AHM -- a Better 'HMO' for Airliners
Time is money in any business, but especially
in the aviation industry. At an airline, the dollars can add up
quickly when a $100-million airplane unexpectedly sits idle, even
for a short period of time. With Airplane Health Management
-– a new service provided by Boeing Commercial Aviation
Services -– the health of an airplane is monitored in flight
and information relayed in real time to airline personnel on the
ground. When an airplane arrives at the gate, maintenance crews are
ready to make any needed repairs quickly.
AHM monitors the health of an airplane in flight and relays that
information in real time from the air to the ground. When the
airplane arrives at the gate, maintenance crews are ready to make
any needed repairs quickly. "With Airplane Health Management,
airlines will be able to identify problems long before an airplane
lands," said Lou Mancini, vice president of Maintenance Services in
Boeing Commercial Aviation Services. "Airline personnel will have
time to review maintenance procedures, assemble necessary parts and
be waiting for the airplane when it arrives."
The new service also allows airlines to realize efficiencies in
their operations and provide a superior experience for their
passengers, Mancini added.
How AHM works:
Airplane Health Management collects data from the airplane in
real-time. The primary source of the data is the airplane central
maintenance computer or condition monitoring system. AHM also can
collect electronic logbook data from the new Electronic Flight Bag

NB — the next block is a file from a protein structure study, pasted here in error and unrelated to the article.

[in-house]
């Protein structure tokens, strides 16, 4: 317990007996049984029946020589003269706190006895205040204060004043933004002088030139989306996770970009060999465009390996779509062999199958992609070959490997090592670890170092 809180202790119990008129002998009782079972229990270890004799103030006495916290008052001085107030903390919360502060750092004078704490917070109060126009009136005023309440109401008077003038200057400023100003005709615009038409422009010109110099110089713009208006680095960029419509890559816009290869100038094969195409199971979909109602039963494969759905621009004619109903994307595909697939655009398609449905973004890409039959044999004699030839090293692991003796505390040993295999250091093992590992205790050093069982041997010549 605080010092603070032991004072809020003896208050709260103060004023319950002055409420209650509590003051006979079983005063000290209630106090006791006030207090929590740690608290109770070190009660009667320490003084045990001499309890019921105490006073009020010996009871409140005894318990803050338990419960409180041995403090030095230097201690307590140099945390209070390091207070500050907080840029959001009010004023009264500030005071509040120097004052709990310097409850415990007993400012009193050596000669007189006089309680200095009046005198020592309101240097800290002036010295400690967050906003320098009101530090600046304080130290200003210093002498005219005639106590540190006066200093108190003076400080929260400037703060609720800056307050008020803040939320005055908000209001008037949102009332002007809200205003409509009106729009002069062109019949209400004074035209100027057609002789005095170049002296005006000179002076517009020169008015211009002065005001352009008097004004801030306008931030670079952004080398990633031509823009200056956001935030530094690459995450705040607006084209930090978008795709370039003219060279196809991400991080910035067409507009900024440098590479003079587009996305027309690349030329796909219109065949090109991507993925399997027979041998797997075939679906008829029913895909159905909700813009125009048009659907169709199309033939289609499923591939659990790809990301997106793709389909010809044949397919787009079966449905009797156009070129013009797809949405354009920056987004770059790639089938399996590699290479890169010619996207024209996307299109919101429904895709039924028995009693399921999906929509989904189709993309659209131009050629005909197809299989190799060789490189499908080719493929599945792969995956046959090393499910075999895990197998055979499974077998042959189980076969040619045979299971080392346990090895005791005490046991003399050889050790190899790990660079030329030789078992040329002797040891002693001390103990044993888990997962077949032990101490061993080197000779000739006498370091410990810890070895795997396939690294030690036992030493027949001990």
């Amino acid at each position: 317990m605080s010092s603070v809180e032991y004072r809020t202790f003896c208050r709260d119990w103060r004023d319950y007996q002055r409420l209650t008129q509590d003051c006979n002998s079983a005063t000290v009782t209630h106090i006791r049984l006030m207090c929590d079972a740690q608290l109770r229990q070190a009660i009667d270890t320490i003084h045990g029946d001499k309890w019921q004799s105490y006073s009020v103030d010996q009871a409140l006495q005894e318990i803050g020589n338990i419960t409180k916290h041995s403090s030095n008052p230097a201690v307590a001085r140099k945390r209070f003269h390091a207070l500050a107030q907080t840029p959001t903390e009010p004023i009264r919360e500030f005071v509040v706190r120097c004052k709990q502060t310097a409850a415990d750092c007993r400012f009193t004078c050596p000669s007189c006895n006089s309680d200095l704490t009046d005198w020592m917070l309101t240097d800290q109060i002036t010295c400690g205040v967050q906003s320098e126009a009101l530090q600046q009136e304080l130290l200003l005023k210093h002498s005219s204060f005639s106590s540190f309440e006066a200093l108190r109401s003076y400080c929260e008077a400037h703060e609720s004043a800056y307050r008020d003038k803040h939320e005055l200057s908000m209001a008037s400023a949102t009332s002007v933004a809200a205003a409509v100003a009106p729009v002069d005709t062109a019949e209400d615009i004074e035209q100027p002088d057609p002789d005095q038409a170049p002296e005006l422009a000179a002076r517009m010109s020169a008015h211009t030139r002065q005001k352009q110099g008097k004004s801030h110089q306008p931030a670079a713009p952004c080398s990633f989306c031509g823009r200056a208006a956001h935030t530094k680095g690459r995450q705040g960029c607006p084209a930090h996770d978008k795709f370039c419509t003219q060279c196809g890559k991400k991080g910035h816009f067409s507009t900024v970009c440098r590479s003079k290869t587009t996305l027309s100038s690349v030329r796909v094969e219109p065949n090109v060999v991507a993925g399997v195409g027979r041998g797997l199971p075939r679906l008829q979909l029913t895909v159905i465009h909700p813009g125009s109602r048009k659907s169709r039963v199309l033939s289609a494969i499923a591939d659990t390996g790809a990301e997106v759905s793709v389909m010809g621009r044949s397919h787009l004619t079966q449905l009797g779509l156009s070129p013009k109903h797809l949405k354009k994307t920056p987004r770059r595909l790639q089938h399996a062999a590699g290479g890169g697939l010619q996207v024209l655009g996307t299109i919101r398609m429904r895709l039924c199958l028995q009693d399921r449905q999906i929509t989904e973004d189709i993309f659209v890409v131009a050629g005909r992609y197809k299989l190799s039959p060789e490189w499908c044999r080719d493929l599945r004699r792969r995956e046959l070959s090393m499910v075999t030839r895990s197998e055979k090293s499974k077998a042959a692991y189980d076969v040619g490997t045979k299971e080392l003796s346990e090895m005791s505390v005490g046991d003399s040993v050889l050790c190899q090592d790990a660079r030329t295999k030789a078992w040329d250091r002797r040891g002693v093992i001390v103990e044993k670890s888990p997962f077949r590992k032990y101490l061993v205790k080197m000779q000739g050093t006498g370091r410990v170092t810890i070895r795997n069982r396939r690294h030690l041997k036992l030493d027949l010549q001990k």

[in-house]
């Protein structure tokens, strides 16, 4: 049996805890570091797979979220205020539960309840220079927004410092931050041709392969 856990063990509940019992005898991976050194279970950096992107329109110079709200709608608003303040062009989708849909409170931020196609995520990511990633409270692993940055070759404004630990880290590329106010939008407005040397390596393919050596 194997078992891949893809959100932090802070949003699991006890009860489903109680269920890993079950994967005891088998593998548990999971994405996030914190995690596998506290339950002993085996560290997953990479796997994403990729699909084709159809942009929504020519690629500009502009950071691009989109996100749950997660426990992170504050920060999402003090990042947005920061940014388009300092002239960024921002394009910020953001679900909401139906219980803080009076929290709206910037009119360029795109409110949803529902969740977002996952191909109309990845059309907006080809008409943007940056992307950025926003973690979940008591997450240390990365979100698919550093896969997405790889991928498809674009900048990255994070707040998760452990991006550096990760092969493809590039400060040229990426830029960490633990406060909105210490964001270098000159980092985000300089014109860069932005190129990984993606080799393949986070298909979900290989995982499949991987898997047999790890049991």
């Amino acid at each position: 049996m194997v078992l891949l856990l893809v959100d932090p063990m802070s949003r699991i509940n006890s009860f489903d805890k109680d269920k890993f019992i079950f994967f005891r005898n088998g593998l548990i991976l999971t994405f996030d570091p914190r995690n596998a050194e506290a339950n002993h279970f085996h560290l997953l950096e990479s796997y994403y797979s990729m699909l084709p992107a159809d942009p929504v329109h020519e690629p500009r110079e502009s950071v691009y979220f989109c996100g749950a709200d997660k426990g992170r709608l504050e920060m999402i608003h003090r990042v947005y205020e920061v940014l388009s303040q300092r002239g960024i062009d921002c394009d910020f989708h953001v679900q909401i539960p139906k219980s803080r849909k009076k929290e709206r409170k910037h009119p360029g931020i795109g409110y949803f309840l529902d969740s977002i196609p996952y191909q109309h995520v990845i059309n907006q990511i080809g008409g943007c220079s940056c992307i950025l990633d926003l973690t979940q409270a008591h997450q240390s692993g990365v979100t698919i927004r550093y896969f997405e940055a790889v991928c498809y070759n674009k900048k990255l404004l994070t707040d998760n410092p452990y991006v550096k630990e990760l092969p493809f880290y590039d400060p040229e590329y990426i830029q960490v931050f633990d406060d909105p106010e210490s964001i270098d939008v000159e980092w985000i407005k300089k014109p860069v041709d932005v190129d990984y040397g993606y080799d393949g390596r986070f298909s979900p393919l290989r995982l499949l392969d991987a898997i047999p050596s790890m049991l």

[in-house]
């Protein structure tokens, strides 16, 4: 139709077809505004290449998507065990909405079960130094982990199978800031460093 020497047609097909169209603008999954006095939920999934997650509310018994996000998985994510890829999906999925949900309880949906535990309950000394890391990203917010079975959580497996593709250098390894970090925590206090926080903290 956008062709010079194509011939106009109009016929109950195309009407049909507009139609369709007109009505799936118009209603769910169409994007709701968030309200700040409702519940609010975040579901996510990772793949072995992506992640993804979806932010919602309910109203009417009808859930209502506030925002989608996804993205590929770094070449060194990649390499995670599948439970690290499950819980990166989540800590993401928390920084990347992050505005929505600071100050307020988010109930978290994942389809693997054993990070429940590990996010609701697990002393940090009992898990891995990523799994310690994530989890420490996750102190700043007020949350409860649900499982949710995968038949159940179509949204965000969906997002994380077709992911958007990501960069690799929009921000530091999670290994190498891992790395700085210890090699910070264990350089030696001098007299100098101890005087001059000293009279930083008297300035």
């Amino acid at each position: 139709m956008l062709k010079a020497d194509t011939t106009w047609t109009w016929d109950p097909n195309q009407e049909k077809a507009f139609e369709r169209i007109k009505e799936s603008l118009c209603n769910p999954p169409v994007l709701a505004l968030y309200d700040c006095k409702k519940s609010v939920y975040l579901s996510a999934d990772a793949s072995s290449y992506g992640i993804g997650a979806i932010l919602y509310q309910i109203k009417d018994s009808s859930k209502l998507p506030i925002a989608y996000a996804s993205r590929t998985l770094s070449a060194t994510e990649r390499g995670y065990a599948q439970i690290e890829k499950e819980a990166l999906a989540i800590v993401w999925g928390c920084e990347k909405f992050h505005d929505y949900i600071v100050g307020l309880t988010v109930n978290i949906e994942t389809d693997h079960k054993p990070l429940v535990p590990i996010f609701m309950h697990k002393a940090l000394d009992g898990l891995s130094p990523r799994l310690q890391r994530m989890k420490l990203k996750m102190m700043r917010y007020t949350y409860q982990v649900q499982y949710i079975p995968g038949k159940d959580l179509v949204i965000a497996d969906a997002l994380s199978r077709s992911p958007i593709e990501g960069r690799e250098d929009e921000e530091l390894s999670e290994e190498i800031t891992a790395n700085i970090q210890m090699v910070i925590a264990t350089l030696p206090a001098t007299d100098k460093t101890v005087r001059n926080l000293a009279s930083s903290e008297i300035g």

(which Boeing is introducing on the 777-300ER).
Like racecar telemetry...
continually integrates incoming data from each airplane with basic
model design data, in-service experiences reported by airplane
operators and industry-wide fleet-performance data for that
airplane model. "The original equipment manufacturer is
best-positioned to offer such comprehensive analysis," Mancini
said. "We can look across a database wider than that of any
If there is a problem with a particular airplane in flight, AHM
notifies airline personnel via the Internet or by pager. The
notification directs the airline to the Boeing business-to-business
Web portal (MyBoeingFleet.com), for flight-specific information
that they can use to make informed maintenance decisions.
In addition to diagnosing an airplane problem in flight, AHM
also can be used to predict when parts might fail, so that they can
be replaced or repaired during a regularly scheduled maintenance
check as a preventive measure, rather than at an inconvenient time
or place when a part fails unexpectedly.
"Basically, we’re providing a single source of information
from which airlines can make maintenance decisions and identify
trends to support long-term fleet reliability programs," Mancini
said. "AHM is both a diagnostic and a prognostic tool."
Another feature of AHM is that it’s not limited to just
Boeing airplanes. According to Mancini, "We can provide portions of
this service for other commercial airplanes, not just our own."
In development now, with Air France, American
Throughout the year, Boeing will be piloting the
Airplane Health Management service to ensure availability to
airlines in first-quarter 2004. In April, Boeing selected Air
France and American Airlines to test the AHM service. A third
development partner from the Asia-Pacific region will be announced
later this year. The development partners already have helped
define the "look and feel" of the AHM tool, and beginning in
third-quarter 2003 they will help refine the exact functionality of
the service. "These airlines bring ‘real life’ to our
product-development efforts," said Mancini. "Their input will be
invaluable as we test our AHM service and strive to make it the
best it can be for our airline customers."
Boeing selected the development partners based on the
intellectual equity that they bring to the development process.
Factors included geographic location, fleet size and a willingness
to be involved in product development.
[Thanks to Jill Langer, The Boeing Company --ed.]